HELENA - As a Head Start graduate herself, Denise Juneau knows first-hand how a high quality education for preschoolers can change a life.
As Office of Public Instruction superintendent, she and her staff have taken a lead role in bringing in $40 million in federal grant money to expand free preschool options to more Montana children.
Montana is one of 18 states that received a federal grant to develop high quality public preschool programs, and is now in its second year of the four-year federal grant.
In the first year (2015-16), funding was focused on 16 Montana communities and benefited 650 children from low-to-moderate income families, according to an OPI press release.
On Thursday, Juneau visited a Ray Bjork Learning Center preschool classroom, which is a partnership between the Head Start Program and the Helena Public Schools. She used the visit as a perfect setting to announce that this coming year, the federal grant will reach children in 34 communities, including: Anaconda, Browning, Heart Butte, Butte, Lewistown, Roundup, Harlowton, Crow Agency, Lodge Grass, Pryor, St. Ignatius, Ronan, Pablo, Arlee, Hays-Lodge Pole, Harlem, Wolf Point, Frazer, Poplar, Great Falls, Hardin, Bozeman, Livingston, Belgrade, Kalispell, Libby, Troy, Eureka, Boulder, Helena, East Helena, Whitehall, Townsend and Rocky Boy.
“It’s good for our state,” said Juneau, “because we are one of nine states without state-funded preschool. I know there was a proposal last session (to publicly fund preschool) that wasn’t successful. Maybe we’ll see something again this session.”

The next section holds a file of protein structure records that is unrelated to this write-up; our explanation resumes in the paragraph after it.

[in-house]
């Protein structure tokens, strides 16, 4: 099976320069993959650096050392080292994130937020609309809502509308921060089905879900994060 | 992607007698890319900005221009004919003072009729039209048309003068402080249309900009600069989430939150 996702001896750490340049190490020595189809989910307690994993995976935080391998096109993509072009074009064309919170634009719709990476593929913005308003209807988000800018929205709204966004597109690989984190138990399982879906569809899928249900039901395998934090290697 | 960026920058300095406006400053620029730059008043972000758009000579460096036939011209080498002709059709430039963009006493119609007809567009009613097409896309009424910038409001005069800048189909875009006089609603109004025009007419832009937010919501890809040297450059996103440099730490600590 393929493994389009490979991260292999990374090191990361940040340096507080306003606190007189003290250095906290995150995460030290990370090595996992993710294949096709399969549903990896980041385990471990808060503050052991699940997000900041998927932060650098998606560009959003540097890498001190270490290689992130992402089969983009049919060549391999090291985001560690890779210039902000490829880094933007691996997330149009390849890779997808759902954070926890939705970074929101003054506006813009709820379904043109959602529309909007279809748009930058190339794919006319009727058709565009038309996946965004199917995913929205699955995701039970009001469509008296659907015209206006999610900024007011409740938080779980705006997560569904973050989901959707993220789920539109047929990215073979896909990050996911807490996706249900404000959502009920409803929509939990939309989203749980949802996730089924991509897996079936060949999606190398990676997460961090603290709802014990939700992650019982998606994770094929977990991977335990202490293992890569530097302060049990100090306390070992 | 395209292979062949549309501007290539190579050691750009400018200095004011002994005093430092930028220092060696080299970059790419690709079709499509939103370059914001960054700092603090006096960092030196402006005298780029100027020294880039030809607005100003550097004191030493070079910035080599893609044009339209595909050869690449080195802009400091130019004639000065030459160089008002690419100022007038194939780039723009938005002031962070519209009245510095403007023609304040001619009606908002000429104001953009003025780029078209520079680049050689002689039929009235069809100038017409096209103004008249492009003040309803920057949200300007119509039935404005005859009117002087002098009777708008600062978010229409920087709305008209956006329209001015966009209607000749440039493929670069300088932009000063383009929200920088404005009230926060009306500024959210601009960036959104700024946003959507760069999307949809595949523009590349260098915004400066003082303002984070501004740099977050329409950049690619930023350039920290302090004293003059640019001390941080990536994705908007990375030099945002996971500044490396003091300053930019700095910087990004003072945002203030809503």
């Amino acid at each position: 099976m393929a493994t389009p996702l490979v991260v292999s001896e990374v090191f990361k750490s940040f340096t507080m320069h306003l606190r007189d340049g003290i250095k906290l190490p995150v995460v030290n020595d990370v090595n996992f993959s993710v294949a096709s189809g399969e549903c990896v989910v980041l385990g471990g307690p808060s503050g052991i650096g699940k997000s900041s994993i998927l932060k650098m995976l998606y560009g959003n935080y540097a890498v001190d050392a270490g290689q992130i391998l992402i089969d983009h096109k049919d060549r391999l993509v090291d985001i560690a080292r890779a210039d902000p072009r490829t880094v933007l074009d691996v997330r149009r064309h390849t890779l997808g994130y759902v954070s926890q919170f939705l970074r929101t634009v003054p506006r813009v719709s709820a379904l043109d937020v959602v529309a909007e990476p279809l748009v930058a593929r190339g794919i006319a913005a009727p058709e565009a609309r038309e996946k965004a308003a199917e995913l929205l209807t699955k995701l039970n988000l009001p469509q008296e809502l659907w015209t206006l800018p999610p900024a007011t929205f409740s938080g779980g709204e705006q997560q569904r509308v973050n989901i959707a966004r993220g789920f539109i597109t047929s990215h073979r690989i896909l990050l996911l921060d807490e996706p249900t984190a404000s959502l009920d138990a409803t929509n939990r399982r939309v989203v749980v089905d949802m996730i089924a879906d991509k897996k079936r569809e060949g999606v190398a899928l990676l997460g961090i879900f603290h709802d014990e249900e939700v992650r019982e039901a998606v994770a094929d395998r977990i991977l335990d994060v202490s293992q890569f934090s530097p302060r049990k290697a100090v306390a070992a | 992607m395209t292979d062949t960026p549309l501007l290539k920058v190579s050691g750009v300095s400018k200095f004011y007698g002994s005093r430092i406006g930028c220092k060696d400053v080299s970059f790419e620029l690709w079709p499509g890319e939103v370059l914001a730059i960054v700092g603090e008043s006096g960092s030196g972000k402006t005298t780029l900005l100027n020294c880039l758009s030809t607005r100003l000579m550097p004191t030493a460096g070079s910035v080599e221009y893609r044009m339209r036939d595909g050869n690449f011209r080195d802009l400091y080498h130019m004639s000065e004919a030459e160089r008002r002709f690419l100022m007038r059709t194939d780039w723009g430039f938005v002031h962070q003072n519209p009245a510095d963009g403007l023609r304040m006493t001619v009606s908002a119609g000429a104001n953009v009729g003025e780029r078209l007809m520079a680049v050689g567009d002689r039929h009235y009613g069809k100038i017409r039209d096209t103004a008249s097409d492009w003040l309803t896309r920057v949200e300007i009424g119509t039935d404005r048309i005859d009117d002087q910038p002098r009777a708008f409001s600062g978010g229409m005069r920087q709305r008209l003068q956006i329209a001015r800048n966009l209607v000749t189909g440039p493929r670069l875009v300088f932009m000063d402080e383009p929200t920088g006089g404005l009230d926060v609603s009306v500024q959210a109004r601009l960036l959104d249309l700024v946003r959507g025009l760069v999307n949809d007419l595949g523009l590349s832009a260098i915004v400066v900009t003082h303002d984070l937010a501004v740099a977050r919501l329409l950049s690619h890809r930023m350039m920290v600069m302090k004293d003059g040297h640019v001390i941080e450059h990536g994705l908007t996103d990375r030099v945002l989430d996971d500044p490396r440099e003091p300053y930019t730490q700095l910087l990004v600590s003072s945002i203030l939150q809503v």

Juneau also released “The Montana Early Learning Roadmap: A Community Framework” on Thursday.
The roadmap gives examples of what some communities have done to boost their preschool programs and make them more vibrant. It also builds on what’s been successful in Graduation Matters communities.
Graduation Matters communities have seen a boost in graduation rates, said Juneau, and now they want to see “preschool be part of their education program."
“We know when children are attending preschool, they’re more likely to graduate from high school,” said Juneau.
Children who don’t attend preschool are 25 percent more likely to drop out of high school, according to an OPI factsheet.
Preschool-age children are ready to learn. Ninety percent of brain development happens before a child is 5 years old, according to research shared by OPI.
“We know when students are attending a high quality preschool and they are learning the skills necessary to step into kindergarten, they’re going to be much more successful in elementary school,” said Juneau. Not only are they more likely to graduate from high school, but “they’re more likely to be successful adults because they’re getting those skills early on.”
Families at or below 200 percent of the federal poverty level or who are eligible for special education, could qualify to attend these public preschool programs. For a family of four, 200 percent of poverty is an annual income of $60,625.
The average cost of childcare for a Montana 4-year-old is more than $7,500, according to OPI.
For more information, visit http://opi.mt.gov/.